Yammer is a social networking service, used for private communication within organizations. Only individuals with an approved email address may join a Yammer network. Students, faculty, and staff at UF have free access to Yammer.
Users can interact in many ways including:
- Creating and joining groups
- Sharing an announcement with a group
- Searching within a group for specific conversations and content
- Posting a message with the option to attach a file, post polls, or praise someone on the feed
- Private messaging one or more people in your groups
- Using the Inbox feature to manage all activity in one place
- Utilizing message translation in order to communicate in 28 different languages
- Creating documents and collaborating in real time
- Users can login at the Yammer Homepage
- Enter your UFL email address and click Sign Up
Application to All Courses
Yammer was designed to improve communication and promote teamwork within the workplace. Many of Yammer’s features that businesses enjoy can also be applied to education as well. Yammer can be used in a variety of courses, including the ability to conduct numerous activities, increase communication between both students and instructors, and encourage collaboration on projects and assignments.
- Groups can be created for a class or an activity.
- Conduct an asynchronous debate
- Create a poll
- Allows for the easy distribution of information and media.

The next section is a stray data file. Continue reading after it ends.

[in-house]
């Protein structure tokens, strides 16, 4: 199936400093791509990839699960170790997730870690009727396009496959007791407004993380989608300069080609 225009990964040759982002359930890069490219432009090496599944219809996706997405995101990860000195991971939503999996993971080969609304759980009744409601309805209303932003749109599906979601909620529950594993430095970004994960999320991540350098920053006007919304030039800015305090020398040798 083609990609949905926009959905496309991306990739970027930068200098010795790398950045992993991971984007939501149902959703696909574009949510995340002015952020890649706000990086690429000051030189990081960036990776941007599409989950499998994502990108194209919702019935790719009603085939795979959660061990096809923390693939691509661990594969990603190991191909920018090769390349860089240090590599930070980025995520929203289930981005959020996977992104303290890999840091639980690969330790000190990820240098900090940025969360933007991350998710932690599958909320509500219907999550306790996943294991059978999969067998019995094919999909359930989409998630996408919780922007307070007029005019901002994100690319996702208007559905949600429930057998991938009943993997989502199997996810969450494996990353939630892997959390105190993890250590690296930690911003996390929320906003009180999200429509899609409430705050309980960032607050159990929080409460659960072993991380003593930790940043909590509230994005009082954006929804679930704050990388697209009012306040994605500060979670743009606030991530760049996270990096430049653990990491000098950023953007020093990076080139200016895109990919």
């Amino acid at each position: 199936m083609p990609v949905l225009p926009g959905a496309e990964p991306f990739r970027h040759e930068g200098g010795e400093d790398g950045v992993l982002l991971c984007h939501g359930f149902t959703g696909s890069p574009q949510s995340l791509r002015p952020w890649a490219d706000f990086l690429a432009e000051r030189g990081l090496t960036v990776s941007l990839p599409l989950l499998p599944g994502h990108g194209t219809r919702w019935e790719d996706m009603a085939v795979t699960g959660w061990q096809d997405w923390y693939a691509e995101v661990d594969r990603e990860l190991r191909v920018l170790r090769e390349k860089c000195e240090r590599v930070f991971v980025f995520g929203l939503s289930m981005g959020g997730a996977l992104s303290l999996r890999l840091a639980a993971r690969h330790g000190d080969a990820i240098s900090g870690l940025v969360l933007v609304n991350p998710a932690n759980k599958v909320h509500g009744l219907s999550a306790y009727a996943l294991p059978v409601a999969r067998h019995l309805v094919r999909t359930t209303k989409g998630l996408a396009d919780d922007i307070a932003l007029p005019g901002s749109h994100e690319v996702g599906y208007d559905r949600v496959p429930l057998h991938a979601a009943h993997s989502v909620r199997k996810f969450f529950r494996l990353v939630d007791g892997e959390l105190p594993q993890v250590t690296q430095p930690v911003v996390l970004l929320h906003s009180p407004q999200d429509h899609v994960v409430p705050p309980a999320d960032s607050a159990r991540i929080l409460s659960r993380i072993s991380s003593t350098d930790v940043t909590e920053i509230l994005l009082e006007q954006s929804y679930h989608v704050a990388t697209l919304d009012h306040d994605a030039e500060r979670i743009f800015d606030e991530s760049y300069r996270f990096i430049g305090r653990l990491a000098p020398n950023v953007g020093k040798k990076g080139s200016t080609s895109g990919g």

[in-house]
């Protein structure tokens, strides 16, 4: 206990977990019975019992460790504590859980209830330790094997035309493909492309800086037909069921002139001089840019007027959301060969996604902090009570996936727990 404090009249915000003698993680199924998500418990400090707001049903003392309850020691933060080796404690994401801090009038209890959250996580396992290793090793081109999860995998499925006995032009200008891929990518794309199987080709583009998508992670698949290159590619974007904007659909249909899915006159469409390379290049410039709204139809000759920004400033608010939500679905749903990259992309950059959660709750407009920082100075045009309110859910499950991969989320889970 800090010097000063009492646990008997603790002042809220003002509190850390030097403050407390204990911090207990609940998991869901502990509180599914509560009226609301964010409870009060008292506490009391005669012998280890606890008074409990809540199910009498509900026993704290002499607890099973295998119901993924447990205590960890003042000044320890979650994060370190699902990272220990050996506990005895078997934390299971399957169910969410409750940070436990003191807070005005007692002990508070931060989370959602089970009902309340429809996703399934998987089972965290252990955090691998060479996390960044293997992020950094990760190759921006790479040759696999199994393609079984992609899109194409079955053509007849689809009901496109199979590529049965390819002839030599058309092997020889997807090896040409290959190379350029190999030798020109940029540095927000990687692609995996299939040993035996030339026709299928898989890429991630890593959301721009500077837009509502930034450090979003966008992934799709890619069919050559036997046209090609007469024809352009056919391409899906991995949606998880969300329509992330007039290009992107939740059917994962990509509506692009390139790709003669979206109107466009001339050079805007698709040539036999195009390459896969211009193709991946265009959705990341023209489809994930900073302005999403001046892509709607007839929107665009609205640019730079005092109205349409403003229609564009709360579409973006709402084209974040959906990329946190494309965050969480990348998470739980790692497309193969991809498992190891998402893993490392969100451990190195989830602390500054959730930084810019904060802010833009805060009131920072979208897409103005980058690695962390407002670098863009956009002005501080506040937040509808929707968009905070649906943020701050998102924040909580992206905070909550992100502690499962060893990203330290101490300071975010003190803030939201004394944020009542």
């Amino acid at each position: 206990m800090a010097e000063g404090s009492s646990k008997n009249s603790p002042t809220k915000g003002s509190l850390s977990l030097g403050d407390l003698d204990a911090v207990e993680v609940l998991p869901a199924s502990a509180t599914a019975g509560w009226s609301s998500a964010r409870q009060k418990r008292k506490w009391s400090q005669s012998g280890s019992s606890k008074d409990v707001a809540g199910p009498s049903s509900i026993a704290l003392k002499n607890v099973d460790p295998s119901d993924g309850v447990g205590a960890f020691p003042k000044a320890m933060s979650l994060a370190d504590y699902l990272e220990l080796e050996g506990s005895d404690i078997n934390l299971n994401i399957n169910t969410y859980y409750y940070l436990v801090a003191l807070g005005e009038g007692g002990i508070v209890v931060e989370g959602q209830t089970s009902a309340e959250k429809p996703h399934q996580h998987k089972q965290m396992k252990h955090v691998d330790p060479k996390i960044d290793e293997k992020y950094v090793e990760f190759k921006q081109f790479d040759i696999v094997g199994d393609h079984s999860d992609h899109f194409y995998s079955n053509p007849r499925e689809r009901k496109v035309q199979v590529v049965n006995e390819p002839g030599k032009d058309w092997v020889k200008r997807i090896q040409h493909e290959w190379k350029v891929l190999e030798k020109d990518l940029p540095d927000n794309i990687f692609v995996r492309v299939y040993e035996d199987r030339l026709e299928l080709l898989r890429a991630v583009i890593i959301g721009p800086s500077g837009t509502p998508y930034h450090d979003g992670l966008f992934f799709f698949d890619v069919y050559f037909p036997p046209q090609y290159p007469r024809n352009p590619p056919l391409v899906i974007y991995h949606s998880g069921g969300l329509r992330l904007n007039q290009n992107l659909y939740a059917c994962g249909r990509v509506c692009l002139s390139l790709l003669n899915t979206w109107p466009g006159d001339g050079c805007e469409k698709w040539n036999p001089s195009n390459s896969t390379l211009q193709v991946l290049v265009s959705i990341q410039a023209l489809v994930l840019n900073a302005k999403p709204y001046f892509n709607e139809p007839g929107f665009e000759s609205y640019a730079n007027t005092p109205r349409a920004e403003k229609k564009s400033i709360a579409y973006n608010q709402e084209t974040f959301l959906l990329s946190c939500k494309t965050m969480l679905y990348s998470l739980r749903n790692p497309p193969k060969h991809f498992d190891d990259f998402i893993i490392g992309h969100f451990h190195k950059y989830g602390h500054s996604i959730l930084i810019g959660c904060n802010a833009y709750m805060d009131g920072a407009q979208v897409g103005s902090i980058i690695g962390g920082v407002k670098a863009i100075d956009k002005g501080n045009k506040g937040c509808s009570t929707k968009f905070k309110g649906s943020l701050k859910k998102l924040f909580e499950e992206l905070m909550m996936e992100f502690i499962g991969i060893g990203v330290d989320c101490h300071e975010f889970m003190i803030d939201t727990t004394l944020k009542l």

- Upload and share documents and media files
- Promotes and provides an alternative method of communication among students and instructors.
- Post directly into your group’s newsfeed
- Respond to posts on your group’s newsfeed
- Private message peers and instructors
- Promotes and allows for real time collaboration among peers.
- Up to 12 people can collaborate on a document in real time
Training and Technical Resources
- Yammer Essential Training, LinkedIn Learning (Requires a UF sign-on)
- Articles and Blog PostsBagué, V. (2014) Taking Education Beyond the Classroom with Yammer: Learning as a network. Vlerick Business School.
- Raish, V. (2013) Yammer in the Classroom: Staging a traditional face-to-face debate in an asynchronous distance environment. eLearn Magazine.
- Smith, K. (2014) 5 Ways Yammer is Improving Communication, Connections, and Learning in our Schools. Emerging Ed Tech. Wecker, M. (2011) Yammer Trumps Facebook for Some Graduate Students. U.S. News & World Report.
Keep accessibility in mind as you develop course content and build assignments and assessments. Many online tools are not fully accessible, so it’s important to think about how you will make the assignment accessible if requested. The Disability Resource Center and the UF Accessibility page will guide you in making appropriate accommodations. You can also find out more about accessibility at our toolbox page on Accessibility in the Online Classroom.